I was at Janthar Manthar, an astronomical observatory built by Raja Sawai Jai Singh in the 18th century. It is a reasonably large complex with quite a number of sun dials and other structures used to locate celestial objects. In the audio guide, the elderly man was delighted to hear the various questions posed by the young girl. He explained how sun dials worked, how azimuth of different stars were determined, how the entire night sky could be mapped by interposing a pair of hemispheres, how the staircases that ended nowhere were pointing to the different Zodiac constellations or the north star, as with the biggest of the staircases. She caught on very quick. The audio guide ended with a twenty minutes introduction to astronomy in ancient India.

A melodious Sanskrit hymn, which I could not understand, was played. And then the narrator quoted from the Vedas “Sarve dishanam Sooryaya Sooryaya Sooryaya” which was translated as how ancients realized that the stars were like the Sun and how numerous they were. Standing in the blazing Sun of Rajasthan, I wanted to quote the same albeit in a different context. It best described one’s affair with the Sun in Rajasthan.

Birla Institute of Technology and Science(BITS) Pilani’s oldest campus is located at Pilani, Rajasthan. Pilani, a small village, is a few kilo meters from nowhere. But it is the birth place of Shri GD Birla and hence it accommodates one of the earliest private owned national institutes in the country. We were there for a workshop on theoretical high energy physics sponsored by the SERB. On our first day, we were welcomed by the director of the institute who was beaming when he told us that one could not go out of BITS Pilani, since there was nothing outside.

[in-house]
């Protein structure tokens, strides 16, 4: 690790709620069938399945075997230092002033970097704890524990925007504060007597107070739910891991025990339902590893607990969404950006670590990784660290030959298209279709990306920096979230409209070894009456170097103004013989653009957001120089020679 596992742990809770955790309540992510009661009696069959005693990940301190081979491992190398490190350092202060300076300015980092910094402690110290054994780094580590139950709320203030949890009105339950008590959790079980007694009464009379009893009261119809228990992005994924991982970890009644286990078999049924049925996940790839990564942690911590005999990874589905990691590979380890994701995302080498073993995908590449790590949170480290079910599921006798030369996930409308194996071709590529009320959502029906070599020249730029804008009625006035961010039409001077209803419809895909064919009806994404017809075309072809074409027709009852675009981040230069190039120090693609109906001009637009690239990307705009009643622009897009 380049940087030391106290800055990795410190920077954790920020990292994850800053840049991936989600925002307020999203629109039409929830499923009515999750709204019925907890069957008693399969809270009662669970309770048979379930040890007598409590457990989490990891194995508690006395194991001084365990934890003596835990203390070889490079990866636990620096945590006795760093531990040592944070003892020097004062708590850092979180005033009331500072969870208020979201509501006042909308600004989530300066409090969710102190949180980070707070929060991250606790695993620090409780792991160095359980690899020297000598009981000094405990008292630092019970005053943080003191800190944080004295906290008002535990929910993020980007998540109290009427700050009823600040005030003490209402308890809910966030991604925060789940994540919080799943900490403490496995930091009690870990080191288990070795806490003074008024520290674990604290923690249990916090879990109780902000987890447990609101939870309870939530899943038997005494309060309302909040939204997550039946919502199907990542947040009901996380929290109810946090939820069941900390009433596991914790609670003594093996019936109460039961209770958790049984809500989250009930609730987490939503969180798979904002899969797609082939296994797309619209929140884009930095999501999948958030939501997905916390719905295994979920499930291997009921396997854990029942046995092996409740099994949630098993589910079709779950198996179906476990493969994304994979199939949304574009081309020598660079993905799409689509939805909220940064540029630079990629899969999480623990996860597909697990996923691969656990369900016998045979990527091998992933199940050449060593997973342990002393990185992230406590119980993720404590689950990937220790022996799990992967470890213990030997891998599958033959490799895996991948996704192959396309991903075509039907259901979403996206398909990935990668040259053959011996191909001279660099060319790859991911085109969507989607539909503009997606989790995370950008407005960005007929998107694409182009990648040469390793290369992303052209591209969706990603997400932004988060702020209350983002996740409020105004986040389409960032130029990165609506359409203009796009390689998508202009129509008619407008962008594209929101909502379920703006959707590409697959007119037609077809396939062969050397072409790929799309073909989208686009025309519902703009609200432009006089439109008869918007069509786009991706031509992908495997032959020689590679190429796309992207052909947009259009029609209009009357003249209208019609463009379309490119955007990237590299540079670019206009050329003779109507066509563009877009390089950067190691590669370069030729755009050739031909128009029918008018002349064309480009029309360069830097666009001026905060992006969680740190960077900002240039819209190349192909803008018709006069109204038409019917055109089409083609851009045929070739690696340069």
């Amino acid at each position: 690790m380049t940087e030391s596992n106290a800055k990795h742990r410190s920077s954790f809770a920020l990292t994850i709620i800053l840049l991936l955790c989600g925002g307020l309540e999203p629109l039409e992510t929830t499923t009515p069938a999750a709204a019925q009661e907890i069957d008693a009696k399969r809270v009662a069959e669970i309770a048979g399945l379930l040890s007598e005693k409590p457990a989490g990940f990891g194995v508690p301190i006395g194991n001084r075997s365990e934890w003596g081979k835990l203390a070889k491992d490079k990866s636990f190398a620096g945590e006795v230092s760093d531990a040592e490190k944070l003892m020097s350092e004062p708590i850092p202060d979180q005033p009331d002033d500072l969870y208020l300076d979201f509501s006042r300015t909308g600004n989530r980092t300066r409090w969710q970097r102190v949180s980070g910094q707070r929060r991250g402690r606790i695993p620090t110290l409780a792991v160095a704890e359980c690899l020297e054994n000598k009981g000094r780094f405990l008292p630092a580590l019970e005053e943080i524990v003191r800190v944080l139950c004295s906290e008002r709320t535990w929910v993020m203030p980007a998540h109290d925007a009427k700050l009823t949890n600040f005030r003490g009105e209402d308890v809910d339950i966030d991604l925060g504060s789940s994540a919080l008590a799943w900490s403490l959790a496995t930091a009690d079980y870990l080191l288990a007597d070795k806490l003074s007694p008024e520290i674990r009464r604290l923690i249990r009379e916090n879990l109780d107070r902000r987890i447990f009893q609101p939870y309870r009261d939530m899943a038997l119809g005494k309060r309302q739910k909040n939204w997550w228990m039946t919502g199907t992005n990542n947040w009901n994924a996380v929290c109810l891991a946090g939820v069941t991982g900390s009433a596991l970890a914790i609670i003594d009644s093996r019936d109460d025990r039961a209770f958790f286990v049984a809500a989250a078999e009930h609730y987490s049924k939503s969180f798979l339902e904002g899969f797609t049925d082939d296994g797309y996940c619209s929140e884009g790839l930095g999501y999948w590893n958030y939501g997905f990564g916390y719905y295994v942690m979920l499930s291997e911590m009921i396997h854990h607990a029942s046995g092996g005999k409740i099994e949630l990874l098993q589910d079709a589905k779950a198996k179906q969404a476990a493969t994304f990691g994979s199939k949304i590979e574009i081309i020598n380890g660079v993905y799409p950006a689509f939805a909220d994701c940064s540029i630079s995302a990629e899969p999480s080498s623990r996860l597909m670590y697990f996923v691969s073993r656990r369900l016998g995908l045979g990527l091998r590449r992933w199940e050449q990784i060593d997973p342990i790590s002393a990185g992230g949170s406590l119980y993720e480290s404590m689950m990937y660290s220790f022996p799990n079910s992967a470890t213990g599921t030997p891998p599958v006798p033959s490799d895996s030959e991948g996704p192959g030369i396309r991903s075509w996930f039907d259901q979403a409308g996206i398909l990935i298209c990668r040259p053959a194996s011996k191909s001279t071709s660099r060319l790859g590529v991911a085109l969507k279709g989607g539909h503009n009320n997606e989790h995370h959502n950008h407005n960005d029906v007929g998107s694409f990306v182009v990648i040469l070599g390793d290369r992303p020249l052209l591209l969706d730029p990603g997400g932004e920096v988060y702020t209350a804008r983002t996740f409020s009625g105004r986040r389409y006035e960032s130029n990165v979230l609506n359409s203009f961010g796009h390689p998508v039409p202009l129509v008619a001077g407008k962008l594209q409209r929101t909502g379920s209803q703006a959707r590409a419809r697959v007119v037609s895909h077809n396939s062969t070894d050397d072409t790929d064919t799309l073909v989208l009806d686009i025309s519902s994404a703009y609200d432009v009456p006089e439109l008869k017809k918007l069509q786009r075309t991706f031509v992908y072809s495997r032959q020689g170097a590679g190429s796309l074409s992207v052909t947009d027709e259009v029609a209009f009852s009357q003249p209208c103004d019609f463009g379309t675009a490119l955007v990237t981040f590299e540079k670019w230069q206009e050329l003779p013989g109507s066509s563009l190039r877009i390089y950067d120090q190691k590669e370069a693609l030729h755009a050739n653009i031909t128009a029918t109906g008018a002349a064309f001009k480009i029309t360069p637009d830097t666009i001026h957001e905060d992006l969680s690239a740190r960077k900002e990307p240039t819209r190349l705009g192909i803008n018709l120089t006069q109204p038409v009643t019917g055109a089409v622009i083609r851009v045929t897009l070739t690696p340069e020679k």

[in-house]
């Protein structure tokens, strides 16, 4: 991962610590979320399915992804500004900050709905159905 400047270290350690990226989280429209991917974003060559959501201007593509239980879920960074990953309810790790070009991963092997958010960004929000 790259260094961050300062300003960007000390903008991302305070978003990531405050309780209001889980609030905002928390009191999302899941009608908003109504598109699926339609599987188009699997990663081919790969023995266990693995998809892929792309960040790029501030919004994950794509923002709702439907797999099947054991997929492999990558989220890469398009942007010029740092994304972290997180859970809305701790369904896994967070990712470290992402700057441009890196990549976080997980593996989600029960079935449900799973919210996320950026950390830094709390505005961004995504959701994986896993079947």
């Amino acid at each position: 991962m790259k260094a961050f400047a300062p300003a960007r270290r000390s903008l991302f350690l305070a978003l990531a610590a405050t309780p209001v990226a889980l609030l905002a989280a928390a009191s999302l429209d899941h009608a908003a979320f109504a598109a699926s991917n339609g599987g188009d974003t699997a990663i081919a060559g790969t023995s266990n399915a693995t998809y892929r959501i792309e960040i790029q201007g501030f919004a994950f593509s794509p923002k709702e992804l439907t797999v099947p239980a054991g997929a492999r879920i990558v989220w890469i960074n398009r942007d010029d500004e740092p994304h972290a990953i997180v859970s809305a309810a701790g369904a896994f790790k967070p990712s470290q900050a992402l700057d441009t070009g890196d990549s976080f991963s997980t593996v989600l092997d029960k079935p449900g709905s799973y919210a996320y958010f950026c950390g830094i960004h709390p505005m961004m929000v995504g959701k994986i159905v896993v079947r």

He was more or less right. However, outside is a very big distance, area and volume. Most of us knew that it would be lame to visit Rajasthan and only see BITS Pilani. Our new friend Bala declared that he wouldn’t stay on the campus on a single weekend.

Mr B searched on the google maps for places to visit nearby and came up with the first suggestion, Churi. Churi was about 80 kms from Pilani. It had a fort and a few other interesting looking walls as per the google image search. We all liked the images that we saw. It was decided that at least five of us, would hire a cab and visit Churi on the first weekend of the workshop. We went around telling people that we would be visiting Churi. As for planning for the trip, we had succumbed to inertia.